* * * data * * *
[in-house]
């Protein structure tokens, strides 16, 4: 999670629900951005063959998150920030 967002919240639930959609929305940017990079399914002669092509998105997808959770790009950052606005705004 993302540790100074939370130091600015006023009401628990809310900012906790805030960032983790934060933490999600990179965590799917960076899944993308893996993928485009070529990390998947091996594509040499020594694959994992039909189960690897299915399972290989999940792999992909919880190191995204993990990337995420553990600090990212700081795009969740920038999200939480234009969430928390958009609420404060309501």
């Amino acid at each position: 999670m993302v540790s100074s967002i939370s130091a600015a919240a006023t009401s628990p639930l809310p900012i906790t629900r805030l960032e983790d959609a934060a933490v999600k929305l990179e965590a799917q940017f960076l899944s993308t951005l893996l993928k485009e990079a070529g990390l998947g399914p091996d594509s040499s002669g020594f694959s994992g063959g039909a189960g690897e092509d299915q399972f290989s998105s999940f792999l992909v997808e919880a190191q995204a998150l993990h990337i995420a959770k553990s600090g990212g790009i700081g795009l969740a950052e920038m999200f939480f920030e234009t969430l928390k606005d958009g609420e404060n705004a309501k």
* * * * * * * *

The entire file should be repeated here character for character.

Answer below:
[in-house]
């Protein structure tokens, strides 16, 4: 999670629900951005063959998150920030 967002919240639930959609929305940017990079399914002669092509998105997808959770790009950052606005705004 993302540790100074939370130091600015006023009401628990809310900012906790805030960032983790934060933490999600990179965590799917960076899944993308893996993928485009070529990390998947091996594509040499020594694959994992039909189960690897299915399972290989999940792999992909919880190191995204993990990337995420553990600090990212700081795009969740920038999200939480234009969430928390958009609420404060309501």
């Amino acid at each position: 999670m993302v540790s100074s967002i939370s130091a600015a919240a006023t009401s628990p639930l809310p900012i906790t629900r805030l960032e983790d959609a934060a933490v999600k929305l990179e965590a799917q940017f960076l899944s993308t951005l893996l993928k485009e990079a070529g990390l998947g399914p091996d594509s040499s002669g020594f694959s994992g063959g039909a189960g690897e092509d299915q399972f290989s998105s999940f792999l992909v997808e919880a190191q995204a998150l993990h990337i995420a959770k553990s600090g990212g790009i700081g795009l969740a950052e920038m999200f939480f920030e234009t969430l928390k606005d958009g609420e404060n705004a309501k």